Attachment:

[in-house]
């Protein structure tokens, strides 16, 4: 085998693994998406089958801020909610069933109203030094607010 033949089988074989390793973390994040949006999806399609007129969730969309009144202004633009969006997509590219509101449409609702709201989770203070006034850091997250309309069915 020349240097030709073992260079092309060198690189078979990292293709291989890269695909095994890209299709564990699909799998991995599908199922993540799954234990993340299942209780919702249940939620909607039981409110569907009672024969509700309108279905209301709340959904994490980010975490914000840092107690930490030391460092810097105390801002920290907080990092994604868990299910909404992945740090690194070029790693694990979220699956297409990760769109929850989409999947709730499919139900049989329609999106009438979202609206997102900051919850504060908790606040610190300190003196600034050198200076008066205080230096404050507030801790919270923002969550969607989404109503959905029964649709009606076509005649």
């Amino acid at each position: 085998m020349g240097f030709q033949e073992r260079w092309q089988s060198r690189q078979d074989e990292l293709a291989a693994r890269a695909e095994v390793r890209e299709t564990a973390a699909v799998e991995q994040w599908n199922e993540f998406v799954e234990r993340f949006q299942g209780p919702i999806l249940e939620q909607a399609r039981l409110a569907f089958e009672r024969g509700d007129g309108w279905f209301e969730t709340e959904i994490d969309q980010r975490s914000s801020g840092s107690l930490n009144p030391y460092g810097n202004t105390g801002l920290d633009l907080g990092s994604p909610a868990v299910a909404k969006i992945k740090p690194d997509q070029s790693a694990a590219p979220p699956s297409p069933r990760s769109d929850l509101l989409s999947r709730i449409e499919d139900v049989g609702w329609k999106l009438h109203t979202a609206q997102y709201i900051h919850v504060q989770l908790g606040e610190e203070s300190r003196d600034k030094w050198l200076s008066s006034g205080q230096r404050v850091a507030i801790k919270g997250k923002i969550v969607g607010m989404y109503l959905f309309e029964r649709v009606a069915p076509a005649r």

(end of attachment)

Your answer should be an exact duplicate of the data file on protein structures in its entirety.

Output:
[in-house]
């Protein structure tokens, strides 16, 4: 085998693994998406089958801020909610069933109203030094607010 033949089988074989390793973390994040949006999806399609007129969730969309009144202004633009969006997509590219509101449409609702709201989770203070006034850091997250309309069915 020349240097030709073992260079092309060198690189078979990292293709291989890269695909095994890209299709564990699909799998991995599908199922993540799954234990993340299942209780919702249940939620909607039981409110569907009672024969509700309108279905209301709340959904994490980010975490914000840092107690930490030391460092810097105390801002920290907080990092994604868990299910909404992945740090690194070029790693694990979220699956297409990760769109929850989409999947709730499919139900049989329609999106009438979202609206997102900051919850504060908790606040610190300190003196600034050198200076008066205080230096404050507030801790919270923002969550969607989404109503959905029964649709009606076509005649």
């Amino acid at each position: 085998m020349g240097f030709q033949e073992r260079w092309q089988s060198r690189q078979d074989e990292l293709a291989a693994r890269a695909e095994v390793r890209e299709t564990a973390a699909v799998e991995q994040w599908n199922e993540f998406v799954e234990r993340f949006q299942g209780p919702i999806l249940e939620q909607a399609r039981l409110a569907f089958e009672r024969g509700d007129g309108w279905f209301e969730t709340e959904i994490d969309q980010r975490s914000s801020g840092s107690l930490n009144p030391y460092g810097n202004t105390g801002l920290d633009l907080g990092s994604p909610a868990v299910a909404k969006i992945k740090p690194d997509q070029s790693a694990a590219p979220p699956s297409p069933r990760s769109d929850l509101l989409s999947r709730i449409e499919d139900v049989g609702w329609k999106l009438h109203t979202a609206q997102y709201i900051h919850v504060q989770l908790g606040e610190e203070s300190r003196d600034k030094w050198l200076s008066s006034g205080q230096r404050v850091a507030i801790k919270g997250k923002i969550v969607g607010m989404y109503l959905f309309e029964r649709v009606a069915p076509a005649r």